Harris announced her presidential campaign on Good Morning America in January 2019, running against Senator Elizabeth Warren, Senator Kristen Gillibrand, Senator Bernie Sanders, and former Vice President Joe Biden, among others. She ended her campaign in December.[6] 

In August 2020, Harris was selected as the running mate for Joe Biden, the Democratic nominee for President of the United States. After winning, Harris was inaugurated as the 49th Vice President on January 20, 2021.[5] 

Harris married lawyer Doug Emhoff in 2014 and became the stepmother of his two children, Ella and Cole.[1] 

Policy Positions


Harris has supported a single-payer healthcare system, although she did backtrack on this position during her presidential campaign. She has supported expanding access to affordable healthcare, including through the Affordable Care Act (ACA) and a public option.[7] During her time in the Senate, she also advocated for lowering prescription drug prices and addressing maternal mortality rates among women of color.[8]

Criminal Justice Reform

Harris has a reputation as a tough prosecutor, especially in cases related to gang violence, drug trafficking, and sexual abuse. During her time as an attorney and senator, she was a vocal advocate for criminal justice reform, including ending cash bail, reducing mandatory minimum sentences, and addressing racial disparities in the criminal justice system. Her record has been criticized by some activists for being too harsh and punitive.[2] 


Harris supports a path to citizenship for undocumented immigrants, as well as protecting the Deferred Action for Childhood Arrivals (DACA) program. She was a critic of the Trump administration’s family separation policy at the U.S.-Mexico border. She was one of three Democrats who opposed a compromise that would have given the Trump administration billions of dollars for a border wall in exchange for a path to citizenship for Dreamers, young immigrants brought into the country unlawfully by their parents.[8]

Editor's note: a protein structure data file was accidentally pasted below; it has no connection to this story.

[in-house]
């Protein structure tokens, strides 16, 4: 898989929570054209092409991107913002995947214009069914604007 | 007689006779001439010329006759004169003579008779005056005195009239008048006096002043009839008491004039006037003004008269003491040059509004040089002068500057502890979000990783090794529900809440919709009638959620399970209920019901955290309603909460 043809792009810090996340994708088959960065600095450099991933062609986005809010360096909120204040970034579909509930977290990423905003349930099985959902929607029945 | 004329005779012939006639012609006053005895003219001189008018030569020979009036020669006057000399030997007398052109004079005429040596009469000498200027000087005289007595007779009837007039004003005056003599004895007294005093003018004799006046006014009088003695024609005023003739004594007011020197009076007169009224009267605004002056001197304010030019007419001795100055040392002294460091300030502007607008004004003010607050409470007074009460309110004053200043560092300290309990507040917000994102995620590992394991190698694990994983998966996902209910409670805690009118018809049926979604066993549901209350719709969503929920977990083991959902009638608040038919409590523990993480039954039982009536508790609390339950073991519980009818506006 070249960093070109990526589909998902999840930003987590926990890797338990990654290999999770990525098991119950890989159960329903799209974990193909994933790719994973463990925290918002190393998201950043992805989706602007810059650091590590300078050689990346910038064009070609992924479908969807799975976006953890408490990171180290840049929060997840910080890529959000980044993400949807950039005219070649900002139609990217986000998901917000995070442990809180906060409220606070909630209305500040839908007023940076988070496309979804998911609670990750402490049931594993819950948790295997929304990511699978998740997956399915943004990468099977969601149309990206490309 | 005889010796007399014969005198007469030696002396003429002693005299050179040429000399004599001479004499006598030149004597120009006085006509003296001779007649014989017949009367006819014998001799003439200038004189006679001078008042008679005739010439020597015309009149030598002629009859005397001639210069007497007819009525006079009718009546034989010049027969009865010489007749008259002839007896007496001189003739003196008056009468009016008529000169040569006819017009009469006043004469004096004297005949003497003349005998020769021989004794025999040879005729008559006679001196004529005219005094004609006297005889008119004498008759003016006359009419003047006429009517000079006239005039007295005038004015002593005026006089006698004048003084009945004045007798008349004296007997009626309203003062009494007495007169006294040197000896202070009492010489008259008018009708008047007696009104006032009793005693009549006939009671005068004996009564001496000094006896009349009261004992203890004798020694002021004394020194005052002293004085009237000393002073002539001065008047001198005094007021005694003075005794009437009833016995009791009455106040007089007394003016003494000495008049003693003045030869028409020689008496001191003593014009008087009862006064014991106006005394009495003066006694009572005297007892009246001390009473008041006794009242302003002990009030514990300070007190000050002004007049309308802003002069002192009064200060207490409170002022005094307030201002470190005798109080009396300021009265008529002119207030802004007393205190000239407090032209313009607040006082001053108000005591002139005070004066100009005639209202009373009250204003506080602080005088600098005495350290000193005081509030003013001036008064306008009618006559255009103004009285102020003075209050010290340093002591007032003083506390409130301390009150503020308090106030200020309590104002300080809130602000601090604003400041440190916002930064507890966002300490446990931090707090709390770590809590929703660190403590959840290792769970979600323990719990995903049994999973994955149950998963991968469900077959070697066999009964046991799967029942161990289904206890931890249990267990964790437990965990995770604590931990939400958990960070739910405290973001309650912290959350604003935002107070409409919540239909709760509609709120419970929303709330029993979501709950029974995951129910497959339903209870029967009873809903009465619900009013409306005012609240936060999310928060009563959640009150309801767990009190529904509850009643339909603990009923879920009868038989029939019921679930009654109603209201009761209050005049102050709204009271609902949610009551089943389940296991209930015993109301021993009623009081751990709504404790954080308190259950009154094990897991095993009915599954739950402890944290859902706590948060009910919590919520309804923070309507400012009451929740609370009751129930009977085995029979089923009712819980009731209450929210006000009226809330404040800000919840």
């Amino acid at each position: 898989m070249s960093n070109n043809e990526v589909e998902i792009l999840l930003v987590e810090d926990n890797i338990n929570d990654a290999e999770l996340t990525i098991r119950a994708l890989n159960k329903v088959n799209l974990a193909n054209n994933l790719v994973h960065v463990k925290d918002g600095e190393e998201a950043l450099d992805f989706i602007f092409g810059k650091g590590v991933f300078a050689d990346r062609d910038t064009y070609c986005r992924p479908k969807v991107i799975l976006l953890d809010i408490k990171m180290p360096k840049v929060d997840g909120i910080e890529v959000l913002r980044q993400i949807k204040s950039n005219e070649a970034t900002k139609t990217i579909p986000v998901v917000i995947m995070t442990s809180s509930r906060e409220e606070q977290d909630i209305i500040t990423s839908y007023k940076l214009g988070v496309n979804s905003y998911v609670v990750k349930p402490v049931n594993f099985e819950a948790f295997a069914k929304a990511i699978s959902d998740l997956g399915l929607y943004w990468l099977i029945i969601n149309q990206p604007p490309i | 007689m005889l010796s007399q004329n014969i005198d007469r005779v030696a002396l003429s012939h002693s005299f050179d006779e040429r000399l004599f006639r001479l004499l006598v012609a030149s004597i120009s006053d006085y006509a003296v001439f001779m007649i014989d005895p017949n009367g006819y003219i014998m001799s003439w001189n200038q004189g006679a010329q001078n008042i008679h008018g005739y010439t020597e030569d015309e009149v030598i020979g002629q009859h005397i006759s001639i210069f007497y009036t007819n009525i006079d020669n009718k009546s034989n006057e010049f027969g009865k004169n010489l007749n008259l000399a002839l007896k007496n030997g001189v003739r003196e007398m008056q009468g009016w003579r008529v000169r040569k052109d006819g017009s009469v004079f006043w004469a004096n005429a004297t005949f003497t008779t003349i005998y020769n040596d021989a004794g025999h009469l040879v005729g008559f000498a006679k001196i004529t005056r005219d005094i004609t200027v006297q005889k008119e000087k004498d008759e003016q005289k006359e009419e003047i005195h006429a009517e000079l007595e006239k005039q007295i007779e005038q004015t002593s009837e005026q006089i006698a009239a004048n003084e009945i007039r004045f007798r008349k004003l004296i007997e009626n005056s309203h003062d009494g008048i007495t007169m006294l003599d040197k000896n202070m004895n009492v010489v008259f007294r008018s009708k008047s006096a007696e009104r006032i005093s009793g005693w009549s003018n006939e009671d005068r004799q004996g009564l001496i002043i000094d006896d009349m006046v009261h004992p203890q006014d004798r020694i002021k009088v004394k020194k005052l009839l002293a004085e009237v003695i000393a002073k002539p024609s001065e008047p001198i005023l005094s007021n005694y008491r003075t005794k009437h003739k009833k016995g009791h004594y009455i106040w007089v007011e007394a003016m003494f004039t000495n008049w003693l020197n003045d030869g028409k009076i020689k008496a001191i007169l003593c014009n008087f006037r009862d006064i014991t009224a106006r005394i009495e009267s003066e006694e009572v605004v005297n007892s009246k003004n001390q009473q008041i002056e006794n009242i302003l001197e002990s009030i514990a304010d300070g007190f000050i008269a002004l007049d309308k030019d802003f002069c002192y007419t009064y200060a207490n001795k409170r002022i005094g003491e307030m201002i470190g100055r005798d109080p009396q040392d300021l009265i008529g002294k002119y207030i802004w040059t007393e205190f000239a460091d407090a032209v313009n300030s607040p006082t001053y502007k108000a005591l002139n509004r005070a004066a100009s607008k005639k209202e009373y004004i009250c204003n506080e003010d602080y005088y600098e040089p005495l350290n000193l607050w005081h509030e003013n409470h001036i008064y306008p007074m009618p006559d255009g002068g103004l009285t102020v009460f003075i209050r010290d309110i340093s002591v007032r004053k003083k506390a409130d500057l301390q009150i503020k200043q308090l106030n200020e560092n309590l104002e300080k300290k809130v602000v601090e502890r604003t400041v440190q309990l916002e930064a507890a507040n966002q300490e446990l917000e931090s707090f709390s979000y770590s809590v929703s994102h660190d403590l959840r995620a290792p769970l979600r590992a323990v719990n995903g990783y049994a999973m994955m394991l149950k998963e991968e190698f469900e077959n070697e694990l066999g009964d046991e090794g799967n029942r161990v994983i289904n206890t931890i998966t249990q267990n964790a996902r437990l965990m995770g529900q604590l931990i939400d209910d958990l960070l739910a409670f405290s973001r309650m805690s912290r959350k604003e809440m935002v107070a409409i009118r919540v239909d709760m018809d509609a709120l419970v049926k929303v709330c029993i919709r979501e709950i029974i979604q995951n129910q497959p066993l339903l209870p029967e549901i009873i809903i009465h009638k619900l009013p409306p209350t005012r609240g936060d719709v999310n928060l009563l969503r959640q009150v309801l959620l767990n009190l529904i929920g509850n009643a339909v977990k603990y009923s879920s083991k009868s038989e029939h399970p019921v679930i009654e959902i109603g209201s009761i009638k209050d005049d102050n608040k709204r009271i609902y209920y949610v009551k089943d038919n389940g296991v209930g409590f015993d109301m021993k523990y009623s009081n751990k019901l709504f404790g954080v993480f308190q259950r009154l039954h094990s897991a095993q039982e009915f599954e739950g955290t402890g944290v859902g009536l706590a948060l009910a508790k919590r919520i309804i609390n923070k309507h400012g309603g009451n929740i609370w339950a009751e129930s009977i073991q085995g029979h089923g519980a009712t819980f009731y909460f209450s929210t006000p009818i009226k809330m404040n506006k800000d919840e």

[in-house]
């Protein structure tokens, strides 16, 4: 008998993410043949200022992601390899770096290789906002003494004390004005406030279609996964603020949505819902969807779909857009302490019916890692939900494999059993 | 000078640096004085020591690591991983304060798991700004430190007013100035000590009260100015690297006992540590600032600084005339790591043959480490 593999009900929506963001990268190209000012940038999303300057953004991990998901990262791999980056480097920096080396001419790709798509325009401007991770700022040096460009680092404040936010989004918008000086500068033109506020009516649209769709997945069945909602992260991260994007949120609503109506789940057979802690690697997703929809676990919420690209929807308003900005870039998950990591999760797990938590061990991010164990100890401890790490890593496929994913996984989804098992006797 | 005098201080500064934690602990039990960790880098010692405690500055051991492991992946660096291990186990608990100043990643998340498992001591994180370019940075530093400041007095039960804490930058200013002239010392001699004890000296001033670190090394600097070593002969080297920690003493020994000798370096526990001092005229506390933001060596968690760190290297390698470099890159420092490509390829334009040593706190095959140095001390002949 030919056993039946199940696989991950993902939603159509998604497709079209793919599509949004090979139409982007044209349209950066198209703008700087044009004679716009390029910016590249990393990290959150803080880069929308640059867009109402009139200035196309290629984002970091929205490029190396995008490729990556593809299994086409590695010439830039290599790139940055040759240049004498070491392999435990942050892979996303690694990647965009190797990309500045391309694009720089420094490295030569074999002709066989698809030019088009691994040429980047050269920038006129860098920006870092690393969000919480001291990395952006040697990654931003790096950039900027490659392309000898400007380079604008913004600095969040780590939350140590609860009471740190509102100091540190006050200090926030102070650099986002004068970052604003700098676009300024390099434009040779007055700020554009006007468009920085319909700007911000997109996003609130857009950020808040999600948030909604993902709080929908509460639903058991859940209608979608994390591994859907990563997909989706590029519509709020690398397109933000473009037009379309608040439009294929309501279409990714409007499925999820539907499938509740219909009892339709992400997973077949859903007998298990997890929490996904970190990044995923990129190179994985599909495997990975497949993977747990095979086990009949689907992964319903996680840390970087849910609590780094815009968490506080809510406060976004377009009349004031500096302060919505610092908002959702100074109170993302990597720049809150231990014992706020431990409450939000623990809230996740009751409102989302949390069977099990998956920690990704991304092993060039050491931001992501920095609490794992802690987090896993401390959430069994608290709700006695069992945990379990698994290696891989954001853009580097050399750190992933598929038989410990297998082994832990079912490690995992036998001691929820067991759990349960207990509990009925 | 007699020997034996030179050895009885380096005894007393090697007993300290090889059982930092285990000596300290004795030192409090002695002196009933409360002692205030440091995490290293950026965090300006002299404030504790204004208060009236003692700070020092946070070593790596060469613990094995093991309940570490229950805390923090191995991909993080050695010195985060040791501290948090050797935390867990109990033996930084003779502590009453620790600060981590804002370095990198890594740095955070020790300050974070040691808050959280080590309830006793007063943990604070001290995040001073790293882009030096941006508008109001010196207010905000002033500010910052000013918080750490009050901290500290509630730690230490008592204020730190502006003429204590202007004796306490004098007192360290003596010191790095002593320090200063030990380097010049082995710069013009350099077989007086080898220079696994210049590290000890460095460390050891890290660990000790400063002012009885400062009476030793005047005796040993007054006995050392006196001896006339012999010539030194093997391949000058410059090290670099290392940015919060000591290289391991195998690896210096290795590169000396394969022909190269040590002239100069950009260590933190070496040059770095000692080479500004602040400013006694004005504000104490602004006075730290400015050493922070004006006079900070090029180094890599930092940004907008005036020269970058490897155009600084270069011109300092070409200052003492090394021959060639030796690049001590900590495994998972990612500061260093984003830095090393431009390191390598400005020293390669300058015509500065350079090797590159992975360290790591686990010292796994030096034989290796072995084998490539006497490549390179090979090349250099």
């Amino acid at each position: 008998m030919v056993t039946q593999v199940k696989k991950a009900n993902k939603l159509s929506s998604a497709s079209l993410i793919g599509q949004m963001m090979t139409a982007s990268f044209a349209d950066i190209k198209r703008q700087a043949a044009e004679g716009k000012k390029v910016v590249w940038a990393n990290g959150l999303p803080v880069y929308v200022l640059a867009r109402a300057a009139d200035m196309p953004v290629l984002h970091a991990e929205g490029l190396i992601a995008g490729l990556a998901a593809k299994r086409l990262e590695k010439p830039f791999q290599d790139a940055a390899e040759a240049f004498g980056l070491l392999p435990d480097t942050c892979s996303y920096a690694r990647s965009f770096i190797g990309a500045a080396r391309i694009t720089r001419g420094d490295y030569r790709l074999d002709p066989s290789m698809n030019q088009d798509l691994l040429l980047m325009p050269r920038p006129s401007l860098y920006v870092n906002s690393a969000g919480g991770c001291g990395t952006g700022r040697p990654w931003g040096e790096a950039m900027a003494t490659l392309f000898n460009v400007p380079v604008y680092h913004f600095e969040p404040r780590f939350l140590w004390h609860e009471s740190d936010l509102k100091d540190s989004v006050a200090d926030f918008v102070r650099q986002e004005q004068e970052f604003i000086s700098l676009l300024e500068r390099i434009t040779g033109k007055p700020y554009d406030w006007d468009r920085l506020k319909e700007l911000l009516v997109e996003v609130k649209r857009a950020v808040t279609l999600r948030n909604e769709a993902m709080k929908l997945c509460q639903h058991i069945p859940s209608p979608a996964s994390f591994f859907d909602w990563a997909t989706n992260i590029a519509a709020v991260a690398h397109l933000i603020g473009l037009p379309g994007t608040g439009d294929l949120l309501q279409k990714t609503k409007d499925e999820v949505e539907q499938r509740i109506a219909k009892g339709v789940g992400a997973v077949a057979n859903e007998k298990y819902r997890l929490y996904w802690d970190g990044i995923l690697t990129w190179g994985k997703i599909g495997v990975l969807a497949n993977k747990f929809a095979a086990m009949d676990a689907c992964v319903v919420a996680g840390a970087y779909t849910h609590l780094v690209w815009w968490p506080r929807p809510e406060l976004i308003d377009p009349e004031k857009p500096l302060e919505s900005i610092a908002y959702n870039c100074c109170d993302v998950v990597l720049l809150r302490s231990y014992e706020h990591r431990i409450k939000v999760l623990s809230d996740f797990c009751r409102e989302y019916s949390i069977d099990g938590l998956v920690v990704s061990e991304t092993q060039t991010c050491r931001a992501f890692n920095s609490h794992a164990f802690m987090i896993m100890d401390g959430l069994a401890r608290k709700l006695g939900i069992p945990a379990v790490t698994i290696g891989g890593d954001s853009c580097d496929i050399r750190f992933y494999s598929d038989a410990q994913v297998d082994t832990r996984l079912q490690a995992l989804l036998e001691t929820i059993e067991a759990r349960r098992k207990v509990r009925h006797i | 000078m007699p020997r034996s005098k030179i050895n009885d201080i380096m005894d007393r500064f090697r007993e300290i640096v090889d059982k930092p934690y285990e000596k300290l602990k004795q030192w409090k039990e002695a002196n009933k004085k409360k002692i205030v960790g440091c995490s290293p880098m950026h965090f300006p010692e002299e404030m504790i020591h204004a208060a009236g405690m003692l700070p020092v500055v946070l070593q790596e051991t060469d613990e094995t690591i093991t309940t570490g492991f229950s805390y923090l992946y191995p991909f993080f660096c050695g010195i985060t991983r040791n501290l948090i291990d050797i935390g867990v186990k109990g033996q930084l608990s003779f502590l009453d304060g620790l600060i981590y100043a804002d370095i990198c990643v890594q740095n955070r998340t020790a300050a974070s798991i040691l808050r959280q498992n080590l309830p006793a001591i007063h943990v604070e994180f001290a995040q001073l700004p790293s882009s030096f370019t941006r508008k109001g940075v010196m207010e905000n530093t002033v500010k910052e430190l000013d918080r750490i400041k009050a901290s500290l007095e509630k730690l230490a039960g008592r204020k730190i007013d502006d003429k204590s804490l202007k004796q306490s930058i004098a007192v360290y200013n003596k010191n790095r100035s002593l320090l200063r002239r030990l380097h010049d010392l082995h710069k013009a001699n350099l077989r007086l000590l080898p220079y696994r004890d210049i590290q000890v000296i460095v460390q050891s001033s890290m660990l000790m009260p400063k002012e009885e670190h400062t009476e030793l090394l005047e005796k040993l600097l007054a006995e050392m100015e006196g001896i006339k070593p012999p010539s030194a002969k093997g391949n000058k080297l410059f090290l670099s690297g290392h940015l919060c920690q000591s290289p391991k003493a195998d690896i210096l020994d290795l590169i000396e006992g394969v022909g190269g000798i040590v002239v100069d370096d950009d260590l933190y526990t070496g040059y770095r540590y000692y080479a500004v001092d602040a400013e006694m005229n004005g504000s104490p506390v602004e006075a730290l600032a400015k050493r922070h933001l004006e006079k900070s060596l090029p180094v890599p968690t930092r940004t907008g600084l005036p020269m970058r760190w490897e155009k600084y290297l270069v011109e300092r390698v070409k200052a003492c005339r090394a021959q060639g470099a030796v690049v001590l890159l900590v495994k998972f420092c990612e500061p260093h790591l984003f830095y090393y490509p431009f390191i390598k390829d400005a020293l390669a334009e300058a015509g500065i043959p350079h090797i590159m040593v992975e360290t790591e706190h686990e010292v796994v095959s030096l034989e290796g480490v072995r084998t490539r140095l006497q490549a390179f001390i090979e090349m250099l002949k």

Social Media Companies

Harris has been critical of social media companies, including Facebook, and their handling of online hate speech, harassment, and false information. She has advocated for closer scrutiny of these companies.[9] 

Climate Change

Harris supports policies to address climate change and has called it an “immediate” and “urgent” crisis. She has supported rejoining The Paris Agreement, investing in renewable energy, and implementing a carbon tax.[10]

LGBTQ+ Rights

Harris has been a strong supporter of LGBTQ+ rights, including marriage equality, ensuring transgender individuals have access to healthcare, and banning conversion therapy. “The Supreme Court has described marriage as a fundamental right 14 times since 1888. The time has come for this right to be afforded to every citizen,” she said in a 2013 statement.[11] 

Women’s Rights

Harris supports reproductive rights, including access to abortion and contraception. She has also been a vocal advocate for ending the gender pay gap and protecting women from sexual assault and harassment. “If we want to strengthen democracy, we must fight for gender equality. Because here is the truth: Democracy is strongest when everyone participates and it is weaker when people are left out,” Harris said at the Generation Equality Forum in 2021.[12]